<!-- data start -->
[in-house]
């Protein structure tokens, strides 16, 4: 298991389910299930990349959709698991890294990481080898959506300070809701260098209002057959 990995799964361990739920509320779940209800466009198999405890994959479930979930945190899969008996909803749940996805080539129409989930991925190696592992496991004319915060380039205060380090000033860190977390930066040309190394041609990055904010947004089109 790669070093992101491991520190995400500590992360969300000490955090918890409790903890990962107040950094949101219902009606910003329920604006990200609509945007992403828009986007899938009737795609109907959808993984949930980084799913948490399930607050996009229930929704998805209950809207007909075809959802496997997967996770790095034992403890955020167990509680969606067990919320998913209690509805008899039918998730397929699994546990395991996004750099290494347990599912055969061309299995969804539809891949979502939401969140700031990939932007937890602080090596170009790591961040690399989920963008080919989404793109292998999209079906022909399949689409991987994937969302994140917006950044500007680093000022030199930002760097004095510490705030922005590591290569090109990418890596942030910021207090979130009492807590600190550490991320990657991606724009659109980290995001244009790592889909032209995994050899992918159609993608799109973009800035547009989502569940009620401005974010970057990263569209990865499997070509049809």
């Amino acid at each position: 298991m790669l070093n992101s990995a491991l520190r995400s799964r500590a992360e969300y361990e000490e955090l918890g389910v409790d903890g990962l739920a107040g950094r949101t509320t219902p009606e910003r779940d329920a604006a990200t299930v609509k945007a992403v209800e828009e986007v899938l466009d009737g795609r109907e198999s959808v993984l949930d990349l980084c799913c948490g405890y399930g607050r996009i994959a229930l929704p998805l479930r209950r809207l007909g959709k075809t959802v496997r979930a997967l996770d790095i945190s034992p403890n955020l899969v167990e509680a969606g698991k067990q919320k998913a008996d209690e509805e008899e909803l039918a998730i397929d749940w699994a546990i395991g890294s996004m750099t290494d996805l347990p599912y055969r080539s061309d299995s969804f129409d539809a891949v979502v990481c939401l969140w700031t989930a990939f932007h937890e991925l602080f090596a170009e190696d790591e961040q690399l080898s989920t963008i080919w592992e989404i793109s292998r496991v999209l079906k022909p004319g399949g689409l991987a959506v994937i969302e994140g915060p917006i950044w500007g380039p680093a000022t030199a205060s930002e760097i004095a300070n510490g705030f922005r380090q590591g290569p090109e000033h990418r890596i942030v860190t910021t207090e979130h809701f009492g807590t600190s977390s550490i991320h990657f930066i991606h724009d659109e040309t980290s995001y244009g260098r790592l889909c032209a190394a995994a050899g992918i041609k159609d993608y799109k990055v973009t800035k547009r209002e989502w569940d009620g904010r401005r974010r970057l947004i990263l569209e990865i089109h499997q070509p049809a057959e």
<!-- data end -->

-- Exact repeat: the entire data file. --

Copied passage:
[in-house]
């Protein structure tokens, strides 16, 4: 298991389910299930990349959709698991890294990481080898959506300070809701260098209002057959 990995799964361990739920509320779940209800466009198999405890994959479930979930945190899969008996909803749940996805080539129409989930991925190696592992496991004319915060380039205060380090000033860190977390930066040309190394041609990055904010947004089109 790669070093992101491991520190995400500590992360969300000490955090918890409790903890990962107040950094949101219902009606910003329920604006990200609509945007992403828009986007899938009737795609109907959808993984949930980084799913948490399930607050996009229930929704998805209950809207007909075809959802496997997967996770790095034992403890955020167990509680969606067990919320998913209690509805008899039918998730397929699994546990395991996004750099290494347990599912055969061309299995969804539809891949979502939401969140700031990939932007937890602080090596170009790591961040690399989920963008080919989404793109292998999209079906022909399949689409991987994937969302994140917006950044500007680093000022030199930002760097004095510490705030922005590591290569090109990418890596942030910021207090979130009492807590600190550490991320990657991606724009659109980290995001244009790592889909032209995994050899992918159609993608799109973009800035547009989502569940009620401005974010970057990263569209990865499997070509049809």
């Amino acid at each position: 298991m790669l070093n992101s990995a491991l520190r995400s799964r500590a992360e969300y361990e000490e955090l918890g389910v409790d903890g990962l739920a107040g950094r949101t509320t219902p009606e910003r779940d329920a604006a990200t299930v609509k945007a992403v209800e828009e986007v899938l466009d009737g795609r109907e198999s959808v993984l949930d990349l980084c799913c948490g405890y399930g607050r996009i994959a229930l929704p998805l479930r209950r809207l007909g959709k075809t959802v496997r979930a997967l996770d790095i945190s034992p403890n955020l899969v167990e509680a969606g698991k067990q919320k998913a008996d209690e509805e008899e909803l039918a998730i397929d749940w699994a546990i395991g890294s996004m750099t290494d996805l347990p599912y055969r080539s061309d299995s969804f129409d539809a891949v979502v990481c939401l969140w700031t989930a990939f932007h937890e991925l602080f090596a170009e190696d790591e961040q690399l080898s989920t963008i080919w592992e989404i793109s292998r496991v999209l079906k022909p004319g399949g689409l991987a959506v994937i969302e994140g915060p917006i950044w500007g380039p680093a000022t030199a205060s930002e760097i004095a300070n510490g705030f922005r380090q590591g290569p090109e000033h990418r890596i942030v860190t910021t207090e979130h809701f009492g807590t600190s977390s550490i991320h990657f930066i991606h724009d659109e040309t980290s995001y244009g260098r790592l889909c032209a190394a995994a050899g992918i041609k159609d993608y799109k990055v973009t800035k547009r209002e989502w569940d009620g904010r401005r974010r970057l947004i990263l569209e990865i089109h499997q070509p049809a057959e």